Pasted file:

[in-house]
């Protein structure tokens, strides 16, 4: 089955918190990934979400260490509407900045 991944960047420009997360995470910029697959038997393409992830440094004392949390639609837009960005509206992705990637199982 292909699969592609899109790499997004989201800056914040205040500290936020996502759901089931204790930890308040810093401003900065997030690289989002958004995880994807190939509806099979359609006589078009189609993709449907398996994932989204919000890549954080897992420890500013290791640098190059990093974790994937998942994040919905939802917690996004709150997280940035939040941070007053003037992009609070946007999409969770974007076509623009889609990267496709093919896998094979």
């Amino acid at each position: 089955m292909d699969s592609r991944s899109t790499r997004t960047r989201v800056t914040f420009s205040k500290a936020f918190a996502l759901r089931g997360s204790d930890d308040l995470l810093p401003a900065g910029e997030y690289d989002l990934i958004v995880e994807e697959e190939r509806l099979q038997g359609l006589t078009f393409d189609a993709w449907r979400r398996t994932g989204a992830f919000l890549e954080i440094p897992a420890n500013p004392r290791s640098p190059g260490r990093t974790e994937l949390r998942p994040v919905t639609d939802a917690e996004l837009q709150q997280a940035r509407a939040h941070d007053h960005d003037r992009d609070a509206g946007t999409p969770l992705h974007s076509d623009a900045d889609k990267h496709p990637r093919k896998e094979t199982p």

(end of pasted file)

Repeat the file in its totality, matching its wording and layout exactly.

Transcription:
[in-house]
């Protein structure tokens, strides 16, 4: 089955918190990934979400260490509407900045 991944960047420009997360995470910029697959038997393409992830440094004392949390639609837009960005509206992705990637199982 292909699969592609899109790499997004989201800056914040205040500290936020996502759901089931204790930890308040810093401003900065997030690289989002958004995880994807190939509806099979359609006589078009189609993709449907398996994932989204919000890549954080897992420890500013290791640098190059990093974790994937998942994040919905939802917690996004709150997280940035939040941070007053003037992009609070946007999409969770974007076509623009889609990267496709093919896998094979």
């Amino acid at each position: 089955m292909d699969s592609r991944s899109t790499r997004t960047r989201v800056t914040f420009s205040k500290a936020f918190a996502l759901r089931g997360s204790d930890d308040l995470l810093p401003a900065g910029e997030y690289d989002l990934i958004v995880e994807e697959e190939r509806l099979q038997g359609l006589t078009f393409d189609a993709w449907r979400r398996t994932g989204a992830f919000l890549e954080i440094p897992a420890n500013p004392r290791s640098p190059g260490r990093t974790e994937l949390r998942p994040v919905t639609d939802a917690e996004l837009q709150q997280a940035r509407a939040h941070d007053h960005d003037r992009d609070a509206g946007t999409p969770l992705h974007s076509d623009a900045d889609k990267h496709p990637r093919k896998e094979t199982p």